The charitable spirit for which Tygermaties are known once again came to the fore in generous donations of goods, time and energy by staff and students this Mandela Day.
In celebration of Madiba's 100th birthday on July 18, members of Stellenbosch University's Tygerberg campus were involved in a number of charitable activities during the week of 17 to 25 July. These projects were aimed at helping and uplifting the community.
“Celebrating the legacy of Madiba has been part of SU's Centenary Commemorations this year," says Dr Leslie van Rooi, Senior Director: Social Impact and Transformation at Stellenbosch University.
“It is important that we constantly remind ourselves to give back. And we should be deliberate in doing so. The legacy of Madiba not only allows us to do exactly that, but it also guides us in doing so humbly," says Van Rooi.
On Tuesday, July 17, students from the Faculty of Medicine and Health Sciences (FMHS) visited the Sarepta Old Age Home in Kuils River to pamper residents with beauty treatments, and treat them with snacks and a performance by the Tygerberg Gospel Choir. On the same day, volunteers also cleaned up high-risk areas and removed rubbish in the community around the Tygerberg Campus.
From early morning on July 18, students and staff gathered at the student centre on campus to make sandwiches as part of the university's Toasties for Tummies initiative. They made a total of 1 500 sandwiches that were handed out to outpatients at the Tygerberg Hospital later the day.
A 5km fun run/walk on campus was held in the afternoon where items were collected for the Tygerberg Pantry Project, which counteracts food insecurity on campus. Donations of food and toiletries were arranged on the rugby field to picture the number “100" to commemorate both Madiba's 100th birthday as well as the university's centenary. The drive to collect food and other items for needy students is an ongoing project on the campus.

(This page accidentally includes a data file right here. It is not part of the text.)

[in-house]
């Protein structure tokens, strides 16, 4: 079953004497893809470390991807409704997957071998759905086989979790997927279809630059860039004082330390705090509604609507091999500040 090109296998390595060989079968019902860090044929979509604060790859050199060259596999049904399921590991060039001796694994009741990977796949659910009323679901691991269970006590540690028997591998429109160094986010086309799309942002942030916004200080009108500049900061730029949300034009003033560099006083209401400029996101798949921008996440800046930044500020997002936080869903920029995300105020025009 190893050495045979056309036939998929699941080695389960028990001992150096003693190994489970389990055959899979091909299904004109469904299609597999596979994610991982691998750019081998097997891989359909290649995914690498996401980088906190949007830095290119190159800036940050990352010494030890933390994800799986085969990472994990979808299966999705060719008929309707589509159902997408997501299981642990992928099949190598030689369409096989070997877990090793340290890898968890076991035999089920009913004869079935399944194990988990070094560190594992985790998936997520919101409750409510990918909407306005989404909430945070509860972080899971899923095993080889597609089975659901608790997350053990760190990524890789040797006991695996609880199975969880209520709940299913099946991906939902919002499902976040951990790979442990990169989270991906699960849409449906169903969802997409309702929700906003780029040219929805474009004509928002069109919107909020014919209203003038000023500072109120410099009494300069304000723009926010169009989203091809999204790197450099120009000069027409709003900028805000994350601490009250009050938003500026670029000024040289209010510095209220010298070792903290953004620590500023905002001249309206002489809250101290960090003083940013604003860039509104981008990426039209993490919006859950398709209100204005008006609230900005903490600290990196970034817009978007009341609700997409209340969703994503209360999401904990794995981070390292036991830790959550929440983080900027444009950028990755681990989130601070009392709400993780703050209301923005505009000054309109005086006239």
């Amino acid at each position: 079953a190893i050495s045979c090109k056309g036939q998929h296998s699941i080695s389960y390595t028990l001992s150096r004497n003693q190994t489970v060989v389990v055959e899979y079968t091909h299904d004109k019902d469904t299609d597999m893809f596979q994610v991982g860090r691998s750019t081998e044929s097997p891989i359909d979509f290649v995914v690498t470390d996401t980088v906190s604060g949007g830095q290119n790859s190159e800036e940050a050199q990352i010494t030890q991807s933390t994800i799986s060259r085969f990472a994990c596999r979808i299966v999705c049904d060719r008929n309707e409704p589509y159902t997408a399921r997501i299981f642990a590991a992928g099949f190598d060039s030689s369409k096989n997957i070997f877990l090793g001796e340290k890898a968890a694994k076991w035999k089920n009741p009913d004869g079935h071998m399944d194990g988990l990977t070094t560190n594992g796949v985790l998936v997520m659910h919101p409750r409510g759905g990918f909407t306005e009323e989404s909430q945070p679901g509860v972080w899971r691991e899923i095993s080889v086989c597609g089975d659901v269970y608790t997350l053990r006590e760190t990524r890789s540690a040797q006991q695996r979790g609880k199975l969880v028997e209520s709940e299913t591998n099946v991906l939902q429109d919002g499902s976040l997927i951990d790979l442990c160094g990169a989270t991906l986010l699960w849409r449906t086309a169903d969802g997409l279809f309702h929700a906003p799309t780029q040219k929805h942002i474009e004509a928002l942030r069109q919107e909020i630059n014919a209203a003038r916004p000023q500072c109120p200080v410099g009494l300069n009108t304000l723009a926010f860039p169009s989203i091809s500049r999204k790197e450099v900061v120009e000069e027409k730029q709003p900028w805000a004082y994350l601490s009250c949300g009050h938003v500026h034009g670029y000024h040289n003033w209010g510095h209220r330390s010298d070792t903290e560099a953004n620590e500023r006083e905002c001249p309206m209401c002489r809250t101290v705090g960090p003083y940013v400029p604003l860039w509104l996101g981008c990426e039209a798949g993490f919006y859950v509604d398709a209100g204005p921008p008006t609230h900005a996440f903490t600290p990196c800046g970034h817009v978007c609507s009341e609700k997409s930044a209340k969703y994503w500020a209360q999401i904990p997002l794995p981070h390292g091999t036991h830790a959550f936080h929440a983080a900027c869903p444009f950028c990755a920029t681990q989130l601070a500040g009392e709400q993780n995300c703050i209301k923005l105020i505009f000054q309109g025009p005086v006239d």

On Thursday, July 19, students and staff gathered for a dialogue session to discuss different perspectives on social cohesion and to reflect on the role we can play as individuals and as a collective to promote it in the faculty and beyond. The initiative, called Tables of Ten, brought together five tables, of ten people each to take part in the discussions.
The FMHS Mandela Day initiatives also touched the Avian Park community in Worcester where the Ukwanda Centre for Rural Health partnered with the accountancy firm PWC to donate 80 blankets and clothing items to people from this underserved community. The Centre is also undertaking a food drive to support Masibonelelane Soup Kitchen, which provides four meals per week to children aged 3 to 14 years and people living with HIV/AIDS.
On July 25, health sciences students will take part in a health promotion initiative at the Kylemore High School in Stellenbosch to educate learners on sexually transmitted infections, HIV/AIDS, and the use of contraception.